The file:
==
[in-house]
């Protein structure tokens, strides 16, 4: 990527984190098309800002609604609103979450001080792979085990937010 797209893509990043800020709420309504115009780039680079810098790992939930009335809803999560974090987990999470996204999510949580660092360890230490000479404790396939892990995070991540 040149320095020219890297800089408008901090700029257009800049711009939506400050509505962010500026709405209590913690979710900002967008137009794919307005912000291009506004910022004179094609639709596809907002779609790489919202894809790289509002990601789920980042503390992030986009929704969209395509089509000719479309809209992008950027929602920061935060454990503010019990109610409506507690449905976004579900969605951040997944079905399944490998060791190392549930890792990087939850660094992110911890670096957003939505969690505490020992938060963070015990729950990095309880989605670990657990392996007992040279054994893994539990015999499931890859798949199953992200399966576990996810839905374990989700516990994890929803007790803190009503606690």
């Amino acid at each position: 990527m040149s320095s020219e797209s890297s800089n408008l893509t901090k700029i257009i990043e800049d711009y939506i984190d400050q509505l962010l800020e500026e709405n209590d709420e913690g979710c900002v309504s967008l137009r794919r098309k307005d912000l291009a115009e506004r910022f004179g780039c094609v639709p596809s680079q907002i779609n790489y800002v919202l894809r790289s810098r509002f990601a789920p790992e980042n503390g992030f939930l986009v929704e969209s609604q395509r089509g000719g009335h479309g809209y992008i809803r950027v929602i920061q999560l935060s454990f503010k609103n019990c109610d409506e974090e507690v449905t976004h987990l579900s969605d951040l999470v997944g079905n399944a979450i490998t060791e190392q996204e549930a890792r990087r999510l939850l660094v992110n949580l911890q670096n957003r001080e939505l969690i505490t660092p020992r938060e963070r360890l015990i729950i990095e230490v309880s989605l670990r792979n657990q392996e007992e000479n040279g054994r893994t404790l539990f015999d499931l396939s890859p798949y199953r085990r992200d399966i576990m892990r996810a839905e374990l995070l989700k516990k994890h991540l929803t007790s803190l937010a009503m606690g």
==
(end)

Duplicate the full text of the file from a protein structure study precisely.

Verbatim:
[in-house]
């Protein structure tokens, strides 16, 4: 990527984190098309800002609604609103979450001080792979085990937010 797209893509990043800020709420309504115009780039680079810098790992939930009335809803999560974090987990999470996204999510949580660092360890230490000479404790396939892990995070991540 040149320095020219890297800089408008901090700029257009800049711009939506400050509505962010500026709405209590913690979710900002967008137009794919307005912000291009506004910022004179094609639709596809907002779609790489919202894809790289509002990601789920980042503390992030986009929704969209395509089509000719479309809209992008950027929602920061935060454990503010019990109610409506507690449905976004579900969605951040997944079905399944490998060791190392549930890792990087939850660094992110911890670096957003939505969690505490020992938060963070015990729950990095309880989605670990657990392996007992040279054994893994539990015999499931890859798949199953992200399966576990996810839905374990989700516990994890929803007790803190009503606690």
């Amino acid at each position: 990527m040149s320095s020219e797209s890297s800089n408008l893509t901090k700029i257009i990043e800049d711009y939506i984190d400050q509505l962010l800020e500026e709405n209590d709420e913690g979710c900002v309504s967008l137009r794919r098309k307005d912000l291009a115009e506004r910022f004179g780039c094609v639709p596809s680079q907002i779609n790489y800002v919202l894809r790289s810098r509002f990601a789920p790992e980042n503390g992030f939930l986009v929704e969209s609604q395509r089509g000719g009335h479309g809209y992008i809803r950027v929602i920061q999560l935060s454990f503010k609103n019990c109610d409506e974090e507690v449905t976004h987990l579900s969605d951040l999470v997944g079905n399944a979450i490998t060791e190392q996204e549930a890792r990087r999510l939850l660094v992110n949580l911890q670096n957003r001080e939505l969690i505490t660092p020992r938060e963070r360890l015990i729950i990095e230490v309880s989605l670990r792979n657990q392996e007992e000479n040279g054994r893994t404790l539990f015999d499931l396939s890859p798949y199953r085990r992200d399966i576990m892990r996810a839905e374990l995070l989700k516990k994890h991540l929803t007790s803190l937010a009503m606690g």